Earlier this month, the Federal Deposit Insurance Corporation (FDIC) published a Request for Information (RFI) seeking public comment on issues related to small-dollar lending by FDIC-supervised financial institutions. Specifically, the RFI solicits comments about “consumer demand for small-dollar credit products, the supply of small-dollar credit products currently offered by banks, and whether there are steps the FDIC could take to better enable banks to provide such products to consumers to meet demand.” Comments responsive to the RFI will be accepted for 60 days after publication in the Federal Register.
The FDIC’s RFI on small-dollar lending comes just weeks after the CFPB released a statement “Regarding Payday Rule Reconsideration.” The Bureau announced that it expects to issue proposed rules in January 2019 that will reconsider the Bureau’s rule regarding Payday, Vehicle Title, and Certain High-Cost Installment Loans and address the rule’s compliance date. The payday rule, originally published in the Federal Register on November 17, 2017 with an effective date of January 16, 2018, has a compliance date of August 19, 2019. Shortly after the Bureau announced its intention to reconsider the rule, industry groups successfully petitioned a federal district court to stay the putative compliance date. The rule’s compliance date is now stayed until further order from the court.
The final payday rule generally requires that lenders conduct an “ability to repay” assessment to determine upfront that borrowers can afford to repay their loans without re-borrowing, and imposes a “debit attempt cutoff” for any short-term loan, balloon-payment loan, or longer-term loan with an annual percentage rate higher than 36 percent that includes authorization for the lender to access the borrower’s checking or prepaid account. The Bureau only plans to propose revisiting the controversial “ability to repay” provisions—and not the payments provisions.
Read together, these announcements from the FDIC and CFPB suggest that federal regulators encourage the issuance of small-dollar credit products. In the FDIC’s RFI, the agency cites to the prevalence of people with good credit behavior without access to necessary small loans; and in the CFPB’s statement, it bemoans the consequences the Payday Rule had on the industry, namely imposing complex underwriting rules that significantly limit lenders’ ability to issue small dollar loans, potentially forcing some lenders out of business.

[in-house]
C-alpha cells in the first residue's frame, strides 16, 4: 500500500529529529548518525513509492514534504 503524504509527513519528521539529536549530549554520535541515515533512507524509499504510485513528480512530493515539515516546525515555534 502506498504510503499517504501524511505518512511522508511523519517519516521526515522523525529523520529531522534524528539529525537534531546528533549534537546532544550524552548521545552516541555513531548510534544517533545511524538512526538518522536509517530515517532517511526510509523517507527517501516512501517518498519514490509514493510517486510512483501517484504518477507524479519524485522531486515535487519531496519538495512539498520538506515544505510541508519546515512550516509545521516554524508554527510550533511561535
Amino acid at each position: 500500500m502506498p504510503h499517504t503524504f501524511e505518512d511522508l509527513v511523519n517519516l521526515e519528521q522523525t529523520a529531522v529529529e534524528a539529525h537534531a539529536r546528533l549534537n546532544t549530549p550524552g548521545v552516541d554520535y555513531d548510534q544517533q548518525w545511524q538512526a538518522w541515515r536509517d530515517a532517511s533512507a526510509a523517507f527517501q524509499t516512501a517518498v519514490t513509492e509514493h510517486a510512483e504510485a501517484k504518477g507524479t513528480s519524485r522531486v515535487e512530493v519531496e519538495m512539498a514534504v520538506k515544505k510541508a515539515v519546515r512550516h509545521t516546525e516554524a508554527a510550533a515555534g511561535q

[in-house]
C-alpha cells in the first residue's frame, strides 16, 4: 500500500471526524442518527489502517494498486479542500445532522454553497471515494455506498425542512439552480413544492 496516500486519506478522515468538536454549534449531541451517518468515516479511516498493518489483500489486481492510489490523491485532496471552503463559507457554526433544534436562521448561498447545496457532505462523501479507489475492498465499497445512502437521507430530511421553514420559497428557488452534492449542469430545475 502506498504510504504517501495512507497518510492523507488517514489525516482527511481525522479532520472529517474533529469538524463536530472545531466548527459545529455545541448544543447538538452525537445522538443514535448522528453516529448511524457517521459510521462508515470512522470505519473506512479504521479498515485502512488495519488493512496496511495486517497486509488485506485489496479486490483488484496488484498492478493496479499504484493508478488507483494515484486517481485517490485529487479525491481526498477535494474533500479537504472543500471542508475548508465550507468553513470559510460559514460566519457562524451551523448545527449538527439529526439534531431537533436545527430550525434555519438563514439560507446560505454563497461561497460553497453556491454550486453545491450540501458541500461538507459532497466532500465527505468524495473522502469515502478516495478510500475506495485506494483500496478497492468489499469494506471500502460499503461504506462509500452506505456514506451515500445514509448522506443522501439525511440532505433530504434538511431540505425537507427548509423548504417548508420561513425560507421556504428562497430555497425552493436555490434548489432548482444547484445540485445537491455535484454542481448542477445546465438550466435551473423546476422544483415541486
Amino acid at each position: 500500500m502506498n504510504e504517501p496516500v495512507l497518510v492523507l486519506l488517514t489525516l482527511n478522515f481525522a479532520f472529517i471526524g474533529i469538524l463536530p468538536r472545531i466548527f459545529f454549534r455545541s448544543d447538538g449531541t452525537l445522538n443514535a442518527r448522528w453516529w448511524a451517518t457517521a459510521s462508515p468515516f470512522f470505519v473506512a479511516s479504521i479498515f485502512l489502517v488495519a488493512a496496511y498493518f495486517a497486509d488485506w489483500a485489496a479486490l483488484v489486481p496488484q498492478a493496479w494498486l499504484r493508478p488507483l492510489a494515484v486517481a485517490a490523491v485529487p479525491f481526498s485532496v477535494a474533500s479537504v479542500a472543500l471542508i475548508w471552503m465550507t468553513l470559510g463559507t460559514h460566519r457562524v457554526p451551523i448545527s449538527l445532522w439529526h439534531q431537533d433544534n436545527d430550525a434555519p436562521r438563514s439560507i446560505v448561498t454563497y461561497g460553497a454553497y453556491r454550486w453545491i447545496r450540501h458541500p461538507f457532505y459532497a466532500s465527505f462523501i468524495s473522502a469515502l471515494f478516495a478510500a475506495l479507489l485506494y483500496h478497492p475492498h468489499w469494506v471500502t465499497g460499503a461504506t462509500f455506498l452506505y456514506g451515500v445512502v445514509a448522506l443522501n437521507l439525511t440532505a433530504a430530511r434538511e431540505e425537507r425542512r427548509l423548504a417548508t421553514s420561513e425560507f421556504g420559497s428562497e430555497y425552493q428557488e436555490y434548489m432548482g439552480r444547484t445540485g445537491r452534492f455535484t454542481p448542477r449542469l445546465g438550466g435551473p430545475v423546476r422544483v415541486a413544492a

The FDIC and CFPB are not the only federal agencies concerned with small-dollar lending. When the CFPB submitted its payday rule to the Federal Register in October 2017, the OCC rescinded restrictive guidance regarding deposit advance products, originally published in the Federal Register on November 26, 2013. The OCC explained that continuing the guidance would have subjected national banks and federal savings associations to potentially inconsistent regulatory direction and undue burden as they prepared to implement the requirements of the CFPB’s final payday rule. In May of this year, the OCC issued a bulletin giving national banks and federal savings associations the green light to issue short-term, small-dollar installment loans. This guidance clears the way for national banks to compete with small-dollar lenders.
We will continue to monitor activity from all of the relevant federal agencies for updates in small dollar lending.